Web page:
Air travel is already enough of a hassle, but add in bad weather and the headaches are just beginning. Whether it’s a snowstorm in your city or thunderstorms hundreds or thousands of miles away, the result can be delays or cancellations, and maybe even a bleary-eyed night as the airport. Then there’s the race to beat out the masses and get a seat on the next plane or a room at the nearest hotel. All of this can cost you stress, sleep and even money.

Is there anything you can do to reduce your chances of getting bumped or stuck at the airport? Experts and savvy travelers say yes.

Related: Safety Tips for Women Traveling Alone

Plan ahead

First, think about weather before you book your ticket. Fly direct if you can so there aren’t any connections to worry about — especially connections in cities prone to bad weather. Never book the last flight of the day to your destination. If it’s cancelled, you’re most likely looking at an overnight stay. In fact, the Department of Transportation recommends booking one the earliest flights of the day to have the best chance of avoiding delays.

As flight day gets near, start watching the weather, not just in your departure city but along your route. If there’s something brewing in the forecast, call your airline as your travel day approaches to see if it’s considering canceling flights, suggests consumer advocate and travel expert Christopher Elliott.

"The sooner you know what your options are, the better off you're going to be," Elliott advises. "The last thing you want to do is to be at the airport and see the flights canceled up on the board," says Elliott, author of "How to Be the World's Smartest Traveler.”

If your flight is delayed

If your travel day arrives and you find out your flight is delayed, get to the airport on time anyway. You never know when the clouds will part unexpectedly.

Once your flight is delayed but before it's canceled, travel expert Brian "The Points Guy" Kelly suggests going onto other airlines' websites to see if you can find alternative flights. It may be worth booking yourself on another flight in case the one you were originally booked on gets canceled, and the other flight still gets out, he says. Most airlines allow penalty-free cancellations of online bookings within 24 hours of when the reservation is made. (Read the terms before booking to be sure that penalty-free cancellation applies.)

Remember to cancel the booking within 24 hours if you don't end up on the flight. And of course if the delayed flight doesn’t get cancelled, your money for that flight won’t be refunded.

Related: What to Know Before Taking Your Pet on a Plane

If your flight is cancelled

As soon as a flight is canceled, lines are going to form at the gate counters. If you haven’t already booked yourself on another flight, get in the shortest line you can find — you can go to any of the counters staffed by the airline you're flying, not just the one at the gate your flight was scheduled to leave from. While you’re standing in line, use your cellphone to call the airline’s customer service department. You might get through before you reach the front of the line. The goal is to connect with someone who can see the options (if any) and tell you what they are.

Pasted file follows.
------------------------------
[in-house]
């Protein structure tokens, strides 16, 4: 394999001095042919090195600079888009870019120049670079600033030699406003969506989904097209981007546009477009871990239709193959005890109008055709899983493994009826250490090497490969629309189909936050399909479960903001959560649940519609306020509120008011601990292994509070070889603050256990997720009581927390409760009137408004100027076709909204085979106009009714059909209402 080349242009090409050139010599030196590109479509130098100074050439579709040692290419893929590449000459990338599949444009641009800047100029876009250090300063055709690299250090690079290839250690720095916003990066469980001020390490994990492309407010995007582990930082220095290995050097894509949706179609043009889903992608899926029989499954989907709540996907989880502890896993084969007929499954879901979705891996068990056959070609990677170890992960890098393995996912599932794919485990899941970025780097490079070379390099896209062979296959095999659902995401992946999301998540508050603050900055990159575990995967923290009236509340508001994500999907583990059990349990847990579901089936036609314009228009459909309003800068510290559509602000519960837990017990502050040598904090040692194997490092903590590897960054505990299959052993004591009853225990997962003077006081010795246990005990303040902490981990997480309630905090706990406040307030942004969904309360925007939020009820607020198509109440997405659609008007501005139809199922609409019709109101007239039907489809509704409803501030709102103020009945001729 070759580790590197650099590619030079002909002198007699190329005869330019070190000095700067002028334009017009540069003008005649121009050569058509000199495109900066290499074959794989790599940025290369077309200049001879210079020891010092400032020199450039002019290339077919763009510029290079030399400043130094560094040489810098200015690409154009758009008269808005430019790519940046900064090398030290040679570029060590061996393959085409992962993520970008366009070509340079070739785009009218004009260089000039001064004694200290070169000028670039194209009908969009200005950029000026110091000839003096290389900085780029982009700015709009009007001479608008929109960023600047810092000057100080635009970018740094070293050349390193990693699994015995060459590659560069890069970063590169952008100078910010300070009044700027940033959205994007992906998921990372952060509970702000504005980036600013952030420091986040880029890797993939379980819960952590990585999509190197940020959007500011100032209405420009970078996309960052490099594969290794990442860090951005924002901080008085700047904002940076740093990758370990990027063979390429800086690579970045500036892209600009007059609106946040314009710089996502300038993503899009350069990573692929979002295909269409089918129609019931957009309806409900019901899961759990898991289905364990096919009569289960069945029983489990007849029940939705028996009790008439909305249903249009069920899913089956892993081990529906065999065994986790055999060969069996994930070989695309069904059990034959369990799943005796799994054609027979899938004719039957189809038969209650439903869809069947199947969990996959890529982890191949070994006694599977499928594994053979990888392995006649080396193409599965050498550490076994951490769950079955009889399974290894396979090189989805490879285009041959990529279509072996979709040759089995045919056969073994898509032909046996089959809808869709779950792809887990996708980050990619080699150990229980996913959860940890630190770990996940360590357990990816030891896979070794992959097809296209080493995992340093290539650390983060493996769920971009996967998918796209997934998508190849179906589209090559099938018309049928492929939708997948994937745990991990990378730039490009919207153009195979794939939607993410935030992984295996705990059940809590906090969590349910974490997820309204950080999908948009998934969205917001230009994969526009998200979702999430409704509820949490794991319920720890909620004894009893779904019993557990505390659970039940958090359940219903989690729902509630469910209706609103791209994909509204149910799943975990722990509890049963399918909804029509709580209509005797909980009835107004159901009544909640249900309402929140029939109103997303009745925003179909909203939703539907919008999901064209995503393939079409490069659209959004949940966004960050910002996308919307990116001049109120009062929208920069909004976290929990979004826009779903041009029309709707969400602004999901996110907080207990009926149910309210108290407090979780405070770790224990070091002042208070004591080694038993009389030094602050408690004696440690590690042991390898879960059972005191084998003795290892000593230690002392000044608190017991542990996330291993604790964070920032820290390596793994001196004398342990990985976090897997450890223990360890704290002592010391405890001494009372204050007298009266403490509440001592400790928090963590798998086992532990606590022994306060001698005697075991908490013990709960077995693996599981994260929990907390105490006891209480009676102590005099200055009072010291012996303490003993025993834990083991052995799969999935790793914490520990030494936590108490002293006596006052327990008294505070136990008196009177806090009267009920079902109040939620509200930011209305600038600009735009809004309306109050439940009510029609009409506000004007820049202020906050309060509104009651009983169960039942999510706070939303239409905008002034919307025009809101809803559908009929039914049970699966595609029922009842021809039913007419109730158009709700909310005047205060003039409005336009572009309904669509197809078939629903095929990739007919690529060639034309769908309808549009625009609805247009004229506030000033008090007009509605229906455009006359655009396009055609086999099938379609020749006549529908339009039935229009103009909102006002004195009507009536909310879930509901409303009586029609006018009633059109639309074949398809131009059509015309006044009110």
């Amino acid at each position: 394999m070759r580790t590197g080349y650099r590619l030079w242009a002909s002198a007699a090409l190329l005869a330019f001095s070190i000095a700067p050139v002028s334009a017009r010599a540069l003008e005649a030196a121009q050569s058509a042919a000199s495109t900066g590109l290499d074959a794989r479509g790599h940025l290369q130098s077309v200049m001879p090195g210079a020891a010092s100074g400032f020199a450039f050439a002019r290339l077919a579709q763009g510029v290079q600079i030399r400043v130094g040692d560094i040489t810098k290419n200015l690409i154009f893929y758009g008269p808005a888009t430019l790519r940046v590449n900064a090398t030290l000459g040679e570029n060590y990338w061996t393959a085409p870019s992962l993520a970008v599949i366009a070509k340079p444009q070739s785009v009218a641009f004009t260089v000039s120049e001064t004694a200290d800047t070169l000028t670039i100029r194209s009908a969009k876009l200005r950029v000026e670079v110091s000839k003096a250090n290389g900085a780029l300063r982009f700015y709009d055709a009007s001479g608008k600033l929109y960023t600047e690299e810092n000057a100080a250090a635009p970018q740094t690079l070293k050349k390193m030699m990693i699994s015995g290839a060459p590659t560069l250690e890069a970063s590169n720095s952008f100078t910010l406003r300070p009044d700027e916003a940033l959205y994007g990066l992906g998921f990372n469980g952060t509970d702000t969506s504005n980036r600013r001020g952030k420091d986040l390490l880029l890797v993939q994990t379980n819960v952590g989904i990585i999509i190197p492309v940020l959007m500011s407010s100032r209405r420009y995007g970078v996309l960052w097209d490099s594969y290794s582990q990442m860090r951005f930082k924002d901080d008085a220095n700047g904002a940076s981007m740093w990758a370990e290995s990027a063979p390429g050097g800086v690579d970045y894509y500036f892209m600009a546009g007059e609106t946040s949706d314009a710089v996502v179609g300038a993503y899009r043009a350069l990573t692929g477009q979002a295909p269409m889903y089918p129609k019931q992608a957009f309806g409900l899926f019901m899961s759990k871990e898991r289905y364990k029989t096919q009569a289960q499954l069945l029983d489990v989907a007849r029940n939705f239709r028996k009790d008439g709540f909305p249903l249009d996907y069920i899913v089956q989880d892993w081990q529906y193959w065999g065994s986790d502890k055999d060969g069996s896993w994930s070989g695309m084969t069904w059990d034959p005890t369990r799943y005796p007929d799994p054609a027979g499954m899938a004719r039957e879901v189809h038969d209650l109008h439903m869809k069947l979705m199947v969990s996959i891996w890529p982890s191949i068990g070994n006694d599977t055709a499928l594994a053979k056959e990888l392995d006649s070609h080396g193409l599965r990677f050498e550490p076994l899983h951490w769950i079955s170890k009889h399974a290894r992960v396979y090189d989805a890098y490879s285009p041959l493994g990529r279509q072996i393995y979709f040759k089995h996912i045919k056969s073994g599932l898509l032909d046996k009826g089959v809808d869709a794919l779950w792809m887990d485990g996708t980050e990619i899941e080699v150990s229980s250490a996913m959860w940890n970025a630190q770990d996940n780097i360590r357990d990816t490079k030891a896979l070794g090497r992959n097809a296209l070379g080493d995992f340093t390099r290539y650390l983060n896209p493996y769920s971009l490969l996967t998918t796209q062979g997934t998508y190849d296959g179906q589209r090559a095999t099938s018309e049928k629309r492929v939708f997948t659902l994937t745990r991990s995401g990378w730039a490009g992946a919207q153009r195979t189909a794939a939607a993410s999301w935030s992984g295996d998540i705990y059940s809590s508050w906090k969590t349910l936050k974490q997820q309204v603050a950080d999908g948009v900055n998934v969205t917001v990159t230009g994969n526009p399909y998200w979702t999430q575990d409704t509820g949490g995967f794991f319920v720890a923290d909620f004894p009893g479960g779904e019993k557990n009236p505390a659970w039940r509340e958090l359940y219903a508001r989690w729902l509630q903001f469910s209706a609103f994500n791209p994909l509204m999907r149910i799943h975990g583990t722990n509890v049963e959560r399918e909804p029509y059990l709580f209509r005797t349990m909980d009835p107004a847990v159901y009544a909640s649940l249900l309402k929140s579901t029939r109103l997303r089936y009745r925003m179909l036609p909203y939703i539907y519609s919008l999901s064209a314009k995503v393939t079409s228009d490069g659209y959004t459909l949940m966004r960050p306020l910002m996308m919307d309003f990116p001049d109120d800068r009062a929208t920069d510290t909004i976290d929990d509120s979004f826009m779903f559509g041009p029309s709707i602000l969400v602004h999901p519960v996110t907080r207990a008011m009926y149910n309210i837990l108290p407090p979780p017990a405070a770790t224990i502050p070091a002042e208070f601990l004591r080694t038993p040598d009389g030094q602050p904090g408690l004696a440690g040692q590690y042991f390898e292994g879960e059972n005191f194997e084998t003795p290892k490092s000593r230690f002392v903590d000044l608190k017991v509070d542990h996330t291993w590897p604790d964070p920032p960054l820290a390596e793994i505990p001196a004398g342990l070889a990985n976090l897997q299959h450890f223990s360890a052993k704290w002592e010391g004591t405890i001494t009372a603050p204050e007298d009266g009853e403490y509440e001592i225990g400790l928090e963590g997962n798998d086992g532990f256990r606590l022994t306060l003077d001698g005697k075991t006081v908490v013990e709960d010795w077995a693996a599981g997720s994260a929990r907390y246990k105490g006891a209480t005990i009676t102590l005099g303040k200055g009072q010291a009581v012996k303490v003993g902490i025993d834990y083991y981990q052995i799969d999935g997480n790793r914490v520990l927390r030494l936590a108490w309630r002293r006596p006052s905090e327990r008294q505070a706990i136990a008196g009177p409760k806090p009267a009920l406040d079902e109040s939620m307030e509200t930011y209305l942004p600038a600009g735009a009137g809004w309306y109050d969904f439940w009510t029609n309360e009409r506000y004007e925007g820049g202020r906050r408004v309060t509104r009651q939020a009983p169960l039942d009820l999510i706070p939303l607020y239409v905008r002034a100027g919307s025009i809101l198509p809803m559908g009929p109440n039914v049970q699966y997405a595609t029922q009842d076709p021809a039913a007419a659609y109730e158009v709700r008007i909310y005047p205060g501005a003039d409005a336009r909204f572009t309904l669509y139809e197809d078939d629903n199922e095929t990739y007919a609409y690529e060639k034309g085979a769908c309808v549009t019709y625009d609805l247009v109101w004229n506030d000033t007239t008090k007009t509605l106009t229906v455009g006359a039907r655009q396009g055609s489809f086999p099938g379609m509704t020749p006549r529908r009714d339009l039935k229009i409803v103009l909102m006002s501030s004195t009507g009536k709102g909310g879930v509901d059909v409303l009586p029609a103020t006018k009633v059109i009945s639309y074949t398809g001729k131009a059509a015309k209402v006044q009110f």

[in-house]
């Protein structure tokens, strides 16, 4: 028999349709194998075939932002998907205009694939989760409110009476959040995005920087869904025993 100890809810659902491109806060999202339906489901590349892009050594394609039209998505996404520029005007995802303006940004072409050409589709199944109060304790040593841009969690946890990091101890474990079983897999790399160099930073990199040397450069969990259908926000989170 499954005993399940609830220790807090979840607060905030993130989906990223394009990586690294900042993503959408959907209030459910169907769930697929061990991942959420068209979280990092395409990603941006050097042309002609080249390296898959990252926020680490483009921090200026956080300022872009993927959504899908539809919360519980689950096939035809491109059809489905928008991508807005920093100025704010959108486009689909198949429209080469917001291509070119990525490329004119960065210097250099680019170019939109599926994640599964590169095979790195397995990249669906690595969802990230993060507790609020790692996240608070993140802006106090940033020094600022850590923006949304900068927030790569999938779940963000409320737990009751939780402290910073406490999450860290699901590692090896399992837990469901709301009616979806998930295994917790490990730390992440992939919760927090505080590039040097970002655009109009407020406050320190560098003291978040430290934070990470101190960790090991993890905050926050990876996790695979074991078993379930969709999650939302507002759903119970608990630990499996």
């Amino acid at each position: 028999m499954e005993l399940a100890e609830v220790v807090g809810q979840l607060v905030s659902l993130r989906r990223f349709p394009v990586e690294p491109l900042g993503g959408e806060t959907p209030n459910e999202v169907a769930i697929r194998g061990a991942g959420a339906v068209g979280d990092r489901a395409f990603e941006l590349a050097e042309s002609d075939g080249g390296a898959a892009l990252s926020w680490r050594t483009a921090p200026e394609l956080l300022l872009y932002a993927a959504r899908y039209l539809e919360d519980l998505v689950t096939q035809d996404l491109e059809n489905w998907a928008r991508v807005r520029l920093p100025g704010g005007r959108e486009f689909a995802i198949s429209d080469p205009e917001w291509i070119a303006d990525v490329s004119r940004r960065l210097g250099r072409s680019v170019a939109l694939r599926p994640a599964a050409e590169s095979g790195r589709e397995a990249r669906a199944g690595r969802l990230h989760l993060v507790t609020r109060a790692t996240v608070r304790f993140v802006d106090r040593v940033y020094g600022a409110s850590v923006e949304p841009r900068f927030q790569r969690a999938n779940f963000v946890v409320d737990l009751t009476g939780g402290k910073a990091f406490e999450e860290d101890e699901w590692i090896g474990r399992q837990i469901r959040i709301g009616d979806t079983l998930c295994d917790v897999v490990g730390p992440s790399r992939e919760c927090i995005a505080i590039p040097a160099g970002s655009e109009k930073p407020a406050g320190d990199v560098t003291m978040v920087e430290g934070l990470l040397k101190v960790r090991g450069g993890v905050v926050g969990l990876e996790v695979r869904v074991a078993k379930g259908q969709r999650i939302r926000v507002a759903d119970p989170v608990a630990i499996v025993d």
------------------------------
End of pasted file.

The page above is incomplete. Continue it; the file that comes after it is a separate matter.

If you have airport lounge access, consider stopping in there where you might find shorter lines and more helpful customer service representatives – and more comfortable environs.

Woman sleeping at airport  (Photo: Matej Kastelic/Shutterstock) 

When flight cancellations start building, rooms at hotels near the airport will start disappearing. If you want to avoid overnighting at the airport, book a hotel room as soon as possible.

Like it or not, though, weather-related issues are not the airlines’ responsibility, so don’t expect them to pay for a hotel. But that doesn't mean you shouldn’t ask. If you are a high-level frequent flyer, you're likely to get a complimentary room along with vouchers for meals. "Those are things an airline doesn't have to do but will do because you're valuable," says Elliott.

While it might not be as simple for non-VIPs, airline representatives can be persuaded under certain circumstances to reach into their bag of tricks and help others, too. "Appeal to their sense of compassion," Elliott says. You are more likely to get sympathy, he noted, if you're stuck with children or have some sort of special need. But if you don't have the conversation and ask for free meals or lodging, Elliott says, you won't get anything.

Consider rescheduling your trip

Elliott points out that once a flight is canceled you have the right to a refund, even if you don't have a refundable ticket. In other words, if it makes more sense to get your money back and reschedule your trip, once your flight is canceled you can do that.

Related: Is It Safe to Drink the Water on a Plane?

Mitch Lipka is a consumer columnist and product safety expert. He was the 2011 recipient of the "Kids Best Friend Award" from Kids In Danger for his commitment to reporting on children’s product safety.